Should we have compulsory service (e.g., military draft) for all young people in U.S.?

Updated on August 21, 2018 in Government
12 on January 28, 2015

I believe strongly that the U.S. should reinstate the military draft. Perhaps some alternatives could be offered for a few, where necessary.

We have evolved into a nation where those not directly involved with the military no longer appreciate what national defense actually involves. What does it mean to the average American when our troops go off to war. Not much! In WWII, almost every American was involved one way or the other. Today, that’s not the case. Yes, we stand and cheer for our servicepeople at football game halftime and we put bumper stickers on our cars that say, “Support Our Troops”. It’s nice that we do this but we have no idea about the reality of what our servicepeople face.

It’s time to work toward blending the military and civilian population more aggressively. We need to more strongly feel the pain of sending folks to war. Maybe, we’ll think twice before we do.

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1 on January 29, 2015

I don’t know about a draft, but I like the idea of tying “free college” to an agreement to serve the country. I don’t mean serve in an “Americorps” kind of way, but rather in a military/infrastructure kind of way. It should be service that directly benefits the country in ways that rebuild our cities. 

But giving away college without ANYTHING coming back to the benefit of the taxpayers that underwrite it is simply absurd. 

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0 on February 9, 2015

Yes. And if military not their bag then it should be one year of compulsory community service. One thing Israel got right.

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0 on February 9, 2015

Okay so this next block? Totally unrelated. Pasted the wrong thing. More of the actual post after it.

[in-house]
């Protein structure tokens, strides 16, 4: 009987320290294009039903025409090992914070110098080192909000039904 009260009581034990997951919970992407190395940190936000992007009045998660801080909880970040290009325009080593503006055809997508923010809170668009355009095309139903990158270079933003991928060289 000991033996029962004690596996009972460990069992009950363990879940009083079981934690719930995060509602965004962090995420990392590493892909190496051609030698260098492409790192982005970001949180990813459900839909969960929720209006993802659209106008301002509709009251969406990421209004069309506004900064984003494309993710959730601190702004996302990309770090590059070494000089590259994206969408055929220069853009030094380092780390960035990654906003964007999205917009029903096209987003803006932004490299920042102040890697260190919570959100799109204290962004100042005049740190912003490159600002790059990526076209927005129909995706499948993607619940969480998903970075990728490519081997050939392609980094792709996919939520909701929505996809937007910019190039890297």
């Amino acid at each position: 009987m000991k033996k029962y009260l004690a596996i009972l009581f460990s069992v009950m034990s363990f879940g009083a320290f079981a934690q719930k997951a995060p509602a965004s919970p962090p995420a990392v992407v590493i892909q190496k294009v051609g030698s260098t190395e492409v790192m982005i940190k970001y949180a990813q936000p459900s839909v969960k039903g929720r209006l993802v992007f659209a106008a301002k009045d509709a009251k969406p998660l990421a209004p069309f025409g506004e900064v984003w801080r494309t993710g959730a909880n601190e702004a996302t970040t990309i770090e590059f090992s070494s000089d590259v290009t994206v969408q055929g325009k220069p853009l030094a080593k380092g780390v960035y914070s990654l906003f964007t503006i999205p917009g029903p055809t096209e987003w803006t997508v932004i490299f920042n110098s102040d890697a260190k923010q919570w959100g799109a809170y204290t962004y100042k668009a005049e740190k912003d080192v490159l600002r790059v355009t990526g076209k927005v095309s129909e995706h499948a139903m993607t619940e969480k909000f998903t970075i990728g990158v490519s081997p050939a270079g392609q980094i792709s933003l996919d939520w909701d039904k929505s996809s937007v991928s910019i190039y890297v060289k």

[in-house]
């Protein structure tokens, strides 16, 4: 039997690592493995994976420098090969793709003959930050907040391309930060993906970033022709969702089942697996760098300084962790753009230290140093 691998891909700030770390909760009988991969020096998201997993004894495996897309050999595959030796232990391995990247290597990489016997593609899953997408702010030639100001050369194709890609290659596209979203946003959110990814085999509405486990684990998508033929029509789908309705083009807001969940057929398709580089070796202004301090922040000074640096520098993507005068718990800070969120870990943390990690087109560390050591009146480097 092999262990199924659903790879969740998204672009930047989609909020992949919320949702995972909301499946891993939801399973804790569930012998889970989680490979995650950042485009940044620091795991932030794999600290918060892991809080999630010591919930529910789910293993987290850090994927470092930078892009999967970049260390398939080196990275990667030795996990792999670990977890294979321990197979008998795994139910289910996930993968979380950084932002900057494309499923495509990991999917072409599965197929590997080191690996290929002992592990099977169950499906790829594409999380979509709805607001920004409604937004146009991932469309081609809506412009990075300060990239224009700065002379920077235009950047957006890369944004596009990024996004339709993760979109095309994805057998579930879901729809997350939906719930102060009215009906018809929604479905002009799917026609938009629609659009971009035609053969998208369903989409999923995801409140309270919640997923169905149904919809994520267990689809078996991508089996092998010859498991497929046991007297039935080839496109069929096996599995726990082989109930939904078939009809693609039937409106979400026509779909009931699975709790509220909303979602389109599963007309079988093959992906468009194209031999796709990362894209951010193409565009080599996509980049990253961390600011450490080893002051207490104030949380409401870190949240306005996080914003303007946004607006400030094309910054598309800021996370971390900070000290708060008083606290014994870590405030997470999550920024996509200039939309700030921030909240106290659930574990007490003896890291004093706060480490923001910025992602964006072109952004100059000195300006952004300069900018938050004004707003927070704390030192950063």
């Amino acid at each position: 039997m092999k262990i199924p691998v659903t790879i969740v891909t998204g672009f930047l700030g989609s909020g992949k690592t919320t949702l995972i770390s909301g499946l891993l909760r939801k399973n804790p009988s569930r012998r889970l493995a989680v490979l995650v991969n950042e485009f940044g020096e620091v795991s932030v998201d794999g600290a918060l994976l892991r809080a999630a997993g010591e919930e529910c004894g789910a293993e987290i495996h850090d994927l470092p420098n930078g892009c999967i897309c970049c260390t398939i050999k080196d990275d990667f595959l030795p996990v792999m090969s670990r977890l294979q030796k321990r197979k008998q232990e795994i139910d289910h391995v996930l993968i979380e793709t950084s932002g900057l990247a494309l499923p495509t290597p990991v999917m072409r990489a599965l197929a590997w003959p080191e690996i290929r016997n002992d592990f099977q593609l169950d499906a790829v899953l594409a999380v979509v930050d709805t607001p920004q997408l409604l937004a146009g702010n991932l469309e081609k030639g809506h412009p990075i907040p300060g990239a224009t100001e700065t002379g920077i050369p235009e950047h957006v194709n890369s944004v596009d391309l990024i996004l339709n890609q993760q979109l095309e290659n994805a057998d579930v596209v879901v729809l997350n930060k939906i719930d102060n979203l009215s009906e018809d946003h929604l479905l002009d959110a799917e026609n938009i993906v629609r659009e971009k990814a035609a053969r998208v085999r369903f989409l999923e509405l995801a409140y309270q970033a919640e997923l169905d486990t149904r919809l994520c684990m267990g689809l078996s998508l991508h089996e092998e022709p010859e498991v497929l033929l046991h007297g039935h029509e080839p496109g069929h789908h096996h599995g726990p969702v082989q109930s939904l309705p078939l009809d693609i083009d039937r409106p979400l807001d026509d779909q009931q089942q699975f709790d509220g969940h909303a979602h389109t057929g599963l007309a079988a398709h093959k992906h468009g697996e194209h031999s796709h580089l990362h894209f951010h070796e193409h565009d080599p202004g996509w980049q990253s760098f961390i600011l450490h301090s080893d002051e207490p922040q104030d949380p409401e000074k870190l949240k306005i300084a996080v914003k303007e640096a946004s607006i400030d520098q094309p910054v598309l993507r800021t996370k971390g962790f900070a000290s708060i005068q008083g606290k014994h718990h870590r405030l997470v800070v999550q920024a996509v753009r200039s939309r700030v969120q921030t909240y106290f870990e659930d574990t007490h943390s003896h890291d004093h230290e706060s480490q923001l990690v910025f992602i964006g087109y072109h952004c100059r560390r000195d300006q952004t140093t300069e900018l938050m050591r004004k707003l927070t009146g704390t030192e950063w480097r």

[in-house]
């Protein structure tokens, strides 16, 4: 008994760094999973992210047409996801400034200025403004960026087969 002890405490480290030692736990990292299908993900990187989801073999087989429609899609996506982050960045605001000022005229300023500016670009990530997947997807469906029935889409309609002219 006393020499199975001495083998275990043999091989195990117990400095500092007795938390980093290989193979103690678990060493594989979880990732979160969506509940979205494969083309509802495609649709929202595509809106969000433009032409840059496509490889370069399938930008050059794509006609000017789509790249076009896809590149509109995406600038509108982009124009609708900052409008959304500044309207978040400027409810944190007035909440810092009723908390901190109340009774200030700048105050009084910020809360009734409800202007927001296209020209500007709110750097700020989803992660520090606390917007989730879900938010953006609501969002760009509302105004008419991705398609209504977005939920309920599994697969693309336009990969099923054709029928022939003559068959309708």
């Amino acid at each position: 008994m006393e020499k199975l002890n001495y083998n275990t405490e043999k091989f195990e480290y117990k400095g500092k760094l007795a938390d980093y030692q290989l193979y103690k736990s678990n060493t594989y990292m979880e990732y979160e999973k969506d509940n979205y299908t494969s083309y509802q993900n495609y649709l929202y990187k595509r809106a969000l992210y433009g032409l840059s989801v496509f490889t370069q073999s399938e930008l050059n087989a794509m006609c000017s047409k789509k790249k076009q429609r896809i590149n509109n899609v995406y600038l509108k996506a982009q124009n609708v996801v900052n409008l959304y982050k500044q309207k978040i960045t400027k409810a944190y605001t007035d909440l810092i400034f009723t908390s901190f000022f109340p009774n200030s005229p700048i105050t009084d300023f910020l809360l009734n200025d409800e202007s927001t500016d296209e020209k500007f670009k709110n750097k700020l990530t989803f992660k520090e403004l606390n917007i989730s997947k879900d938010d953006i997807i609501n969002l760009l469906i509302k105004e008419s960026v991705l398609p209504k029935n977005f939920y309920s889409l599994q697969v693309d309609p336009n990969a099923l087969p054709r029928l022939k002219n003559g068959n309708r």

To me the point of making military service compulsory is to get everyone involved-so that the sacrifices and rewards are equally shared across the board. While I’m not sure about compulsory service I do think that every war should be open to be voted on by the American public with a draft system that limits itself to those who voted in favor of war. A military filled with anti-war sentiment isn’t functional anyways.

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1 on February 9, 2015

I am torn on this.  I know that I do not want compulsory service.  My adult life has seen only wars that I disagree with.  The idea that I and my loved ones would have had to serve in these wars is horrifying.  But I also have this feeling of how unfair it is that it is largely those with fewer opportunities and choices bear the brunt of war.  I could get behind compulsory service that is not necessarily military.

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0 on February 10, 2015

There is so much wisdom in the movie Starship Troopers, where those who serve are citizens and have enhanced privileges and those who do not are civilians.  We do some of this today in terms of funding education and health care, but both have become somewhat (or in the case of healthcare, extremely, dysfunctional).  Perhaps if voting rights were tied to national service (doesn’t have to be military per se but volunteering at the shelter doesn’t count) we would be in fewer wars that so many feel are pointless while offering a greater sense of national connection.

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0 on February 10, 2015

GenericEric, I guarantee if that were the case the VA would not be in the shape it is in.

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0 on February 10, 2015

I think we should make military service mandatory for all violent felons in prison. Think of it, they like to fight anyway, and if they’re killed it’s no big loss. It’s a win-win proposition.

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1 on February 12, 2015

One benefit of compulsory service is that a broader segment of society would share a common experience–something that may have benefited the WWII generation. And more people might be engaged in politics and foreign policy if they have a stake. But the costs in terms of foregone activities–work, school, and other things–would probably exceed any benefits.

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0 on February 13, 2015

Rich and/or influential people will find a way out if they don’t want to be drafted. Same as how those people find tax loopholes and such. So poor, regular people without connections will mostly be who end up doing service.

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